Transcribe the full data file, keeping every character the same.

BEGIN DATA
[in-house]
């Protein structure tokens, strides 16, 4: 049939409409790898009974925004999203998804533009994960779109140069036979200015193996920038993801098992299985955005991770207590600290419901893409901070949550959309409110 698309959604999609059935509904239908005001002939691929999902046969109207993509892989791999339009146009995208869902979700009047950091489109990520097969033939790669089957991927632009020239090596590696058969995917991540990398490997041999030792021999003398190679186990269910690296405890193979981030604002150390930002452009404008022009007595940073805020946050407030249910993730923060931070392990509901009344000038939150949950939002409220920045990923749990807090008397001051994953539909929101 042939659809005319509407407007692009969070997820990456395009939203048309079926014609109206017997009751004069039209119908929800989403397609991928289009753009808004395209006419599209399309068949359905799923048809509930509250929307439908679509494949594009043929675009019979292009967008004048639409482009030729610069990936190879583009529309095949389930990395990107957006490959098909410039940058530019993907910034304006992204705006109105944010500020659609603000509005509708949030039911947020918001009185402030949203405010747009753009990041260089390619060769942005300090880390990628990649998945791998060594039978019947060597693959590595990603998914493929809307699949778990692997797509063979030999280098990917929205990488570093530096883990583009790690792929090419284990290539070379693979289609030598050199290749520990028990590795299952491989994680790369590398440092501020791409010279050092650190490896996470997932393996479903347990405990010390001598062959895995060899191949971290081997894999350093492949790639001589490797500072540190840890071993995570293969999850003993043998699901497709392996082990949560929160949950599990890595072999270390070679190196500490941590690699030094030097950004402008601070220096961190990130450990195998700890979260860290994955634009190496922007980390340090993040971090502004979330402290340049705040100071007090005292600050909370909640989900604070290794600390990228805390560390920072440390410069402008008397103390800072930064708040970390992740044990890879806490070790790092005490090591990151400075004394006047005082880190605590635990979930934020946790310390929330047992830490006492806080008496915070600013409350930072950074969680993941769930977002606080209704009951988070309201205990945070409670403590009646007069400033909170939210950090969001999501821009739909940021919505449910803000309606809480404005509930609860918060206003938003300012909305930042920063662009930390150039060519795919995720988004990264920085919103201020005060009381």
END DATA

[in-house]
């Protein structure tokens, strides 16, 4: 049939409409790898009974925004999203998804533009994960779109140069036979200015193996920038993801098992299985955005991770207590600290419901893409901070949550959309409110 698309959604999609059935509904239908005001002939691929999902046969109207993509892989791999339009146009995208869902979700009047950091489109990520097969033939790669089957991927632009020239090596590696058969995917991540990398490997041999030792021999003398190679186990269910690296405890193979981030604002150390930002452009404008022009007595940073805020946050407030249910993730923060931070392990509901009344000038939150949950939002409220920045990923749990807090008397001051994953539909929101 042939659809005319509407407007692009969070997820990456395009939203048309079926014609109206017997009751004069039209119908929800989403397609991928289009753009808004395209006419599209399309068949359905799923048809509930509250929307439908679509494949594009043929675009019979292009967008004048639409482009030729610069990936190879583009529309095949389930990395990107957006490959098909410039940058530019993907910034304006992204705006109105944010500020659609603000509005509708949030039911947020918001009185402030949203405010747009753009990041260089390619060769942005300090880390990628990649998945791998060594039978019947060597693959590595990603998914493929809307699949778990692997797509063979030999280098990917929205990488570093530096883990583009790690792929090419284990290539070379693979289609030598050199290749520990028990590795299952491989994680790369590398440092501020791409010279050092650190490896996470997932393996479903347990405990010390001598062959895995060899191949971290081997894999350093492949790639001589490797500072540190840890071993995570293969999850003993043998699901497709392996082990949560929160949950599990890595072999270390070679190196500490941590690699030094030097950004402008601070220096961190990130450990195998700890979260860290994955634009190496922007980390340090993040971090502004979330402290340049705040100071007090005292600050909370909640989900604070290794600390990228805390560390920072440390410069402008008397103390800072930064708040970390992740044990890879806490070790790092005490090591990151400075004394006047005082880190605590635990979930934020946790310390929330047992830490006492806080008496915070600013409350930072950074969680993941769930977002606080209704009951988070309201205990945070409670403590009646007069400033909170939210950090969001999501821009739909940021919505449910803000309606809480404005509930609860918060206003938003300012909305930042920063662009930390150039060519795919995720988004990264920085919103201020005060009381």